The United States says the Lebanese parliament's decision Friday to extend the term of pro-Syrian President Emile Lahoud made a "crude mockery of democratic principles." The action came despite U.N. Security Council approval late Thursday of a resolution, backed by the United States and France, upholding Lebanese sovereignty.
The resolution attracted only the minimum nine votes in the Security Council needed for passage. And the Lebanese parliament, as expected, ignored the U.N. appeal Friday and approved the constitutional amendment sought by Syria keeping Mr. Lahoud in office for another three years.
But the State Department insists that the exercise at the United Nations was worthwhile, in that it again put the international community on record opposing outside inference in Lebanese affairs.
The U.S. and French-sponsored measure called for the removal of remaining foreign forces from Lebanon, the disarming of militias, and for strict respect of Lebanon's sovereignty, territorial integrity, unity and political independence.
In pre-vote negotiations on the Security Council resolution, specific mention of the Syrian troop presence in Lebanon was removed.
However, State Department Spokesman Richard Boucher said the implication for Syria remains clear, and said the Damascus government should take the resolution seriously and allow Lebanese leaders to decide the country's future without interference.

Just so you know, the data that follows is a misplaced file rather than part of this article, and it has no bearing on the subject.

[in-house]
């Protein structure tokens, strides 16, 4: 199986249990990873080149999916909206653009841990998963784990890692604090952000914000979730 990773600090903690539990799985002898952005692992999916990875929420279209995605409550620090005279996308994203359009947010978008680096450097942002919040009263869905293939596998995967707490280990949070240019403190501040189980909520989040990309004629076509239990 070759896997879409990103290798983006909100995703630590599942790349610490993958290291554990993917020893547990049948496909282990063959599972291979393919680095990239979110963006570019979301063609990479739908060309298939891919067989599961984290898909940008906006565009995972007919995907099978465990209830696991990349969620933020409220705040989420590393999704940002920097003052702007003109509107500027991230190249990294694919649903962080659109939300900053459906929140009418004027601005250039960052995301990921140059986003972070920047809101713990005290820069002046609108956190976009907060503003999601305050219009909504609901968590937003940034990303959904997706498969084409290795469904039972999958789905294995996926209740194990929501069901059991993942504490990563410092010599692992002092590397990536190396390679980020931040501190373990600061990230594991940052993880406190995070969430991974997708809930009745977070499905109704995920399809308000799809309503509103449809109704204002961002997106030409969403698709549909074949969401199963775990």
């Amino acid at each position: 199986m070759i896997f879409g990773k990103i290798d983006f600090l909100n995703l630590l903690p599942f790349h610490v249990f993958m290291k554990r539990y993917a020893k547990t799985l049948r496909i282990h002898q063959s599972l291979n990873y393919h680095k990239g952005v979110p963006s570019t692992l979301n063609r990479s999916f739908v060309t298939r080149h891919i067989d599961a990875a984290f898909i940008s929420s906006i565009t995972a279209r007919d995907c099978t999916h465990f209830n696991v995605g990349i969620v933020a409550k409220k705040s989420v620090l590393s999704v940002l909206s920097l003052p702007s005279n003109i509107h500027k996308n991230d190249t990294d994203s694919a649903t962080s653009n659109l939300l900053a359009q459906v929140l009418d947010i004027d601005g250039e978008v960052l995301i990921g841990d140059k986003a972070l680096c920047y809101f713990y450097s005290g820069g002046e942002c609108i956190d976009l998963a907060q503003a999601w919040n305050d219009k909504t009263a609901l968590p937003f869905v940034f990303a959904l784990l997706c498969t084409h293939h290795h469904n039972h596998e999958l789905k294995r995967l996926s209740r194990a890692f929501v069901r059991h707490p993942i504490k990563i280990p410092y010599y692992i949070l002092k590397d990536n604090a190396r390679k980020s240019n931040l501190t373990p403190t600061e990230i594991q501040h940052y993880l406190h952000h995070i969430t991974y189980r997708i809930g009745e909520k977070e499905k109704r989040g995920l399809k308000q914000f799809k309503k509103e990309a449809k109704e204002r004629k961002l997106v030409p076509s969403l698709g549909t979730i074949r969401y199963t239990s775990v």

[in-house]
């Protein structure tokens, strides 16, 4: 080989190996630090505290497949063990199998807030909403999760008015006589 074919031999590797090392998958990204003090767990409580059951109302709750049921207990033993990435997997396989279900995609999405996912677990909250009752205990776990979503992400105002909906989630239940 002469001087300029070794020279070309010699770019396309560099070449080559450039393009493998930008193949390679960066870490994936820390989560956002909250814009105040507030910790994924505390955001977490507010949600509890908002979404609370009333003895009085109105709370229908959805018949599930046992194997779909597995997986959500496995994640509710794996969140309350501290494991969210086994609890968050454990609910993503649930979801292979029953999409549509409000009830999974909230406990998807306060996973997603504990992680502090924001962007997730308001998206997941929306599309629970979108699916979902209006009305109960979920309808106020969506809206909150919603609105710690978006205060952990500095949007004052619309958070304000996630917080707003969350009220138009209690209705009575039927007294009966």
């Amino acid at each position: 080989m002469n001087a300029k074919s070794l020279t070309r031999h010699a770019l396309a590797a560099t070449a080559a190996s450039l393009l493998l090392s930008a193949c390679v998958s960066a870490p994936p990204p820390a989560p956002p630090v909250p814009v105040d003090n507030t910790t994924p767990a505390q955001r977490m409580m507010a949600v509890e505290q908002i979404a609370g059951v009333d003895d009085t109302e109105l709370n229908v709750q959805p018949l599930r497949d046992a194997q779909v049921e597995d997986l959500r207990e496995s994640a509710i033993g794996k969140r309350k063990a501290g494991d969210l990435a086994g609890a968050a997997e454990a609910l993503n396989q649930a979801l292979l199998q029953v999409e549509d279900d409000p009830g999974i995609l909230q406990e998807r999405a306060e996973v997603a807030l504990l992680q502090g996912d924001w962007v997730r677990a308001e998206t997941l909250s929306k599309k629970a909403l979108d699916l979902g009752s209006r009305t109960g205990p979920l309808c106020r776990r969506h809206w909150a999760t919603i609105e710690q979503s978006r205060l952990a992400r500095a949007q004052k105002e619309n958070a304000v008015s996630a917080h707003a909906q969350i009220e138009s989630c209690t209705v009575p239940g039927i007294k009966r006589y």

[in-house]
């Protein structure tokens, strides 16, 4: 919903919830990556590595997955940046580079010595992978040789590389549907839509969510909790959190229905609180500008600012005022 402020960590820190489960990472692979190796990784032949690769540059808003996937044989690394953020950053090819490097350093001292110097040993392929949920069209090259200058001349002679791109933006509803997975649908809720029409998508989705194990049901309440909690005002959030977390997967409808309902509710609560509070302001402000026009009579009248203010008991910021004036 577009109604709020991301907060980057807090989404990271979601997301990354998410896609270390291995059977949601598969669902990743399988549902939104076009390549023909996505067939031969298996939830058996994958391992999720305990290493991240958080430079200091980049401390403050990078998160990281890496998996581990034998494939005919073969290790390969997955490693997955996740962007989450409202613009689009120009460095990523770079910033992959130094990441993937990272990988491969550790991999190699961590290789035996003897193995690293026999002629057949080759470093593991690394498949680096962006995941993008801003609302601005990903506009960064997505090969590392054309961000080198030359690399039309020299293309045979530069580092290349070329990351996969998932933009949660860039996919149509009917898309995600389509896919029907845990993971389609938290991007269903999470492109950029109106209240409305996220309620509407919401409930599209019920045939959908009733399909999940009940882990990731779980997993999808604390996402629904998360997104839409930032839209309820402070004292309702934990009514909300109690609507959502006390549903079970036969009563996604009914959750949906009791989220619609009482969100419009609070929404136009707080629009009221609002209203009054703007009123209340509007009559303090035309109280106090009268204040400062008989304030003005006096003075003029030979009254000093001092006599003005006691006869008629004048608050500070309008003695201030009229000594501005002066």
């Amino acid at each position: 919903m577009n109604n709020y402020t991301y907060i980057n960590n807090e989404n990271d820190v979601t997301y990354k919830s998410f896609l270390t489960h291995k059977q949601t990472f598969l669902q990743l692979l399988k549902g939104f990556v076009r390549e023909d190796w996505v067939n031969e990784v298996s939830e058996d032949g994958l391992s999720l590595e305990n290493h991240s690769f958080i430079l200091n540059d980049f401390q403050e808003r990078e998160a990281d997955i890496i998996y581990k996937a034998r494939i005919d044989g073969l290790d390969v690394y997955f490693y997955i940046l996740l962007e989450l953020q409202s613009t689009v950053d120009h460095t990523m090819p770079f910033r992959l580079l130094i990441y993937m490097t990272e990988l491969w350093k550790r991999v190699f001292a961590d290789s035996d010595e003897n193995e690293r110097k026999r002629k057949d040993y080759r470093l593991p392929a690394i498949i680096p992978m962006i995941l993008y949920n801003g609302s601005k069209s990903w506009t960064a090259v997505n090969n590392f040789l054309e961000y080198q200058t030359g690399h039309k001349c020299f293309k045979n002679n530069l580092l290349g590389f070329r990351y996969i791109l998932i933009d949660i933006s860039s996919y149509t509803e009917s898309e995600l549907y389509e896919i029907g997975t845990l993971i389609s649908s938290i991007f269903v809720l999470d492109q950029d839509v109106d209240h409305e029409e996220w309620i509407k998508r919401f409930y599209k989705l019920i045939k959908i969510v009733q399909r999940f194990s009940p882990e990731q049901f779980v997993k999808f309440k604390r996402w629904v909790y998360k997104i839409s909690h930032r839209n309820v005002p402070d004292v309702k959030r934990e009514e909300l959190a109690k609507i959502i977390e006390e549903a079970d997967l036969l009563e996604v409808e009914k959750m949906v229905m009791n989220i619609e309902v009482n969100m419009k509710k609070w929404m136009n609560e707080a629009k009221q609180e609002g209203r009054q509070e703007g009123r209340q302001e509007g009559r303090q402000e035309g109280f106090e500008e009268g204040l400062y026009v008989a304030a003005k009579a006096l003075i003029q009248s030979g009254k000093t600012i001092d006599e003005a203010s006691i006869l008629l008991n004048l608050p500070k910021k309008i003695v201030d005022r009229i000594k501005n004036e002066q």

"It's clear the Lebanese parliamentarians have been pressured and even threatened by Syria and its agents to make them comply," he said. "This makes a mockery of democratic principles and we would hope that they would be allowed to make their decision openly, fairly and in that way to have a free and fair presidential election process."
Another State Department official said the United States is "gravely concerned" that the will of the Lebanese people was circumvented by Syrian actions leading to Friday's vote.
The Lebanese parliament approved the constitutional change by several votes more than the required two-thirds majority, and both the Lebanese and Syrian governments condemned the U.N. resolution.
But Lebanese opposition politicians reiterated concern about Syrian meddling in Lebanese politics, backed up by the presence of some 16,000 Syrian troops in country's east and north.
Syria has kept its forces in Lebanon despite an obligation under the 1989 Taif accords to set a timetable for withdrawal, and despite Israel's pullout from southern Lebanon four years ago.